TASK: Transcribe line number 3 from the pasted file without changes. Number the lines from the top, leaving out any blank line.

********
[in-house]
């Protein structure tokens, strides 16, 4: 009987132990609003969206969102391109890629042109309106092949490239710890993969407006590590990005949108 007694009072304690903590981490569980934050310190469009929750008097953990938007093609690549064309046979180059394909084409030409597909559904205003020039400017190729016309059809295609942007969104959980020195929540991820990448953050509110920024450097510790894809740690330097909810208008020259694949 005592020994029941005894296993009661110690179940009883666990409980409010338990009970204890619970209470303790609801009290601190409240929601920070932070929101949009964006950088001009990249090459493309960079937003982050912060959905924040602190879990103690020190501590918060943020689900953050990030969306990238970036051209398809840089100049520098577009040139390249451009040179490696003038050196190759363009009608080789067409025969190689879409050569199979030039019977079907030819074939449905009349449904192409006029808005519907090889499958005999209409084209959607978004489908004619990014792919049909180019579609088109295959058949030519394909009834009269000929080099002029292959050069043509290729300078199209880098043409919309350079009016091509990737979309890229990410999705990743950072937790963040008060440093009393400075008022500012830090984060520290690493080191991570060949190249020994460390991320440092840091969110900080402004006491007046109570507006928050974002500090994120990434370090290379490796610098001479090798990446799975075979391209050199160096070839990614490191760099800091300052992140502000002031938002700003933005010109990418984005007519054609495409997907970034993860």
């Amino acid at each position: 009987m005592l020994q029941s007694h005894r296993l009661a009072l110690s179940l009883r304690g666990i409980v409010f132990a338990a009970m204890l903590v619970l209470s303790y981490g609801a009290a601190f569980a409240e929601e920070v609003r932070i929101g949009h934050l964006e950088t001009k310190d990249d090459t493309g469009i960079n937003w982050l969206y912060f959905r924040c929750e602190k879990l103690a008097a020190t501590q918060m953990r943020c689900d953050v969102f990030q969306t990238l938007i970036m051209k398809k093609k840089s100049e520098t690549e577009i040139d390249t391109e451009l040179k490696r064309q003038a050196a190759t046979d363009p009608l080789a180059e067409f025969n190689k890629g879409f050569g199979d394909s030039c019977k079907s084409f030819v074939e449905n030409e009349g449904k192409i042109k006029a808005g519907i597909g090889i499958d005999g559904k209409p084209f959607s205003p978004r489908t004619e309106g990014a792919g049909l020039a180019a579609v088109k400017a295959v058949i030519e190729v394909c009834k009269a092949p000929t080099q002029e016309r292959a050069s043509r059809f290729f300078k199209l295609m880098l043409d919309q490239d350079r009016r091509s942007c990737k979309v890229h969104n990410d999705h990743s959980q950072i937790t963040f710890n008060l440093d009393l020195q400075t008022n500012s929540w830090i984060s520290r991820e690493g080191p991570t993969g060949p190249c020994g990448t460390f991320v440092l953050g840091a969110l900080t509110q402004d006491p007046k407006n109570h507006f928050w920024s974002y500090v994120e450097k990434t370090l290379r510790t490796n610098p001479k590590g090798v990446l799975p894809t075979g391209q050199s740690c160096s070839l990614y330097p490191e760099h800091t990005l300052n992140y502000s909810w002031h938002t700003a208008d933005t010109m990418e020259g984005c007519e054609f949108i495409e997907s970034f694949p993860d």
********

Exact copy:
């Amino acid at each position: 009987m005592l020994q029941s007694h005894r296993l009661a009072l110690s179940l009883r304690g666990i409980v409010f132990a338990a009970m204890l903590v619970l209470s303790y981490g609801a009290a601190f569980a409240e929601e920070v609003r932070i929101g949009h934050l964006e950088t001009k310190d990249d090459t493309g469009i960079n937003w982050l969206y912060f959905r924040c929750e602190k879990l103690a008097a020190t501590q918060m953990r943020c689900d953050v969102f990030q969306t990238l938007i970036m051209k398809k093609k840089s100049e520098t690549e577009i040139d390249t391109e451009l040179k490696r064309q003038a050196a190759t046979d363009p009608l080789a180059e067409f025969n190689k890629g879409f050569g199979d394909s030039c019977k079907s084409f030819v074939e449905n030409e009349g449904k192409i042109k006029a808005g519907i597909g090889i499958d005999g559904k209409p084209f959607s205003p978004r489908t004619e309106g990014a792919g049909l020039a180019a579609v088109k400017a295959v058949i030519e190729v394909c009834k009269a092949p000929t080099q002029e016309r292959a050069s043509r059809f290729f300078k199209l295609m880098l043409d919309q490239d350079r009016r091509s942007c990737k979309v890229h969104n990410d999705h990743s959980q950072i937790t963040f710890n008060l440093d009393l020195q400075t008022n500012s929540w830090i984060s520290r991820e690493g080191p991570t993969g060949p190249c020994g990448t460390f991320v440092l953050g840091a969110l900080t509110q402004d006491p007046k407006n109570h507006f928050w920024s974002y500090v994120e450097k990434t370090l290379r510790t490796n610098p001479k590590g090798v990446l799975p894809t075979g391209q050199s740690c160096s070839l990614y330097p490191e760099h800091t990005l300052n992140y502000s909810w002031h938002t700003a208008d933005t010109m990418e020259g984005c007519e054609f949108i495409e997907s970034f694949p993860d």